Critical Writing

Nowadays our life depends much on different products of chemical industry. Artificial materials and various types of chemical substances make our everyday life easier. Due to detergents and soap powders we spend less time on household duties while such materials as plastic are used in the manufacturing of living essentials. Covering urgent topics in his book Mythologies, Roland Bathes, touches upon the place of chemical substances in our life. In the paper two of his articles, “Plastic” and “Soap-powders and Detergents”, will be considered.

The article “Plastic” is devoted to the role of plastic in life of people. Roland Barthes describes the process of making different objects from plastic and the impression caused on people. He describes plastic as a magic substance, which can be in absolutely different forms. The very process of transformation of plastic into an object is presented by the author as a mystic and imperceptible process. “An ideally-shaped machines, tabulated and oblong (a shape well suited to suggest the secret of an itinerary) effortlessly draws, out of a heap of greenish crystals, shiny and fluted dressing-room tidies.”[1]

Describing the process of making different objects, the author highlights not only the mystery of this process but also its influence on people. In his opinion this easiness of changes gives people the feeling of freedom and power. “And this amazement is a pleasurable one, since the scope of the transformations gives man the measure of his power, and since the very itinerary of plastic gives him the euphoria of a prestigious free-wheeling through Nature.”[2]

Moreover, Roland Barthes compares the role of plastic in the life of people with the role of other artificial materials.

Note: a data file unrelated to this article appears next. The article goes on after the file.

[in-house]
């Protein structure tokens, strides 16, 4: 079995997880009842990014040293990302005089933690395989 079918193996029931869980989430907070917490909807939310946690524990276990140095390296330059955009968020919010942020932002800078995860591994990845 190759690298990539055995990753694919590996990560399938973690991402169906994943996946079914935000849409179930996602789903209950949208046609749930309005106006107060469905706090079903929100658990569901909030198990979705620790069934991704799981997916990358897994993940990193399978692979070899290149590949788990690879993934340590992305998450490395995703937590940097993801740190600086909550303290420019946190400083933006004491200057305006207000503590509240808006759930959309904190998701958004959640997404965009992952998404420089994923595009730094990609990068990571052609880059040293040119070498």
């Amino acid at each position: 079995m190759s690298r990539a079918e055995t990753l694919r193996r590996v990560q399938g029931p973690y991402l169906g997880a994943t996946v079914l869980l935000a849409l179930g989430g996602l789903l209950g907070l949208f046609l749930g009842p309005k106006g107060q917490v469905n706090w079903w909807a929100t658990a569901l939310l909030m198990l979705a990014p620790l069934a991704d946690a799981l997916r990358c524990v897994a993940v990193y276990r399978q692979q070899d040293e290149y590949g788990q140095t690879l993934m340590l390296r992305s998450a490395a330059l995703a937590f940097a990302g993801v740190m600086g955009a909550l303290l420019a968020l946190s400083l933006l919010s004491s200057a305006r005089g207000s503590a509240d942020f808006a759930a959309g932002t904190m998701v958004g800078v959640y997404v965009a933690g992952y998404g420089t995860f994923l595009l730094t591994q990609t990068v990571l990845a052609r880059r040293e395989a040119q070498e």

He notices that while all artificial materials, which have been known since the rise of capitalism, are used only in order to replace expensive and rare substances, plastic has become an essential material in everyday life.  “It is the first magical substance which consents to be prosaic”¦for the first time, artifice aims at something common, not rare.”[3]

At the end of the article, the author claims the plastic to be the most necessary and powerful substance in the world, saying that “the whole world can be plasticized.”[4]

The second article under consideration “Soap-powders and detergents” in contrast to the previous one does not examine the role of these substances but investigates the method of psychological influence on consumers while advertising these products. The author compares the imagery of different types of substances. Thus, the detergent liquids are thought to destroy the bacteria, while soap powders are seen as substances that remove the dirt from the objects. Consequently, the perception of these substances is different. “The chemical fluid is an extension of the washerwoman’s movements when she beats the clothes, while powders rather replace those of the housewife pressing and rolling the washing against a sloping board.” [5]

The author considers another aspect of psychological influence on people ”“ the image of foam, used in order to create the atmosphere of lightness and easiness. While the product is a detergent, due to the foam it is presented as harmless and tender. “What matters is the art of having disguised the abrasive function of the detergent under the delicious image of a substance at once deep and airy which can govern the molecular order of the material without damaging it.” [6]

To make a conclusion, summarizing these two readings, we can see that Ronald Barthes analyzes the role of chemicals in our life, their place in our everyday household duties. Speaking about plastic, Barthes endows this substance with almost magic qualities. The significance of this material is highlighted by its extensive usage in all spheres of our life. Describing the nature of purifying fluids, soap-powders and detergents, the author attracts our attention to the way they are presented and to the image that is created.

[1]  Roland Barthes, “Plastic”. In Mythologies (1957),97. Translated by Annette Lavers. (New York: Hill and Wang, 1972).

[2] Ibid., 97-98

[3] Ibid., 98

[4] Ibid., 99

[5] Roland Barthes. “Soap Powders and Detergents.” In Mythologies (1957), 36. Translated by Annette Lavers. (New York: Hill and Wang, 1972)

[6] Ibid., 38

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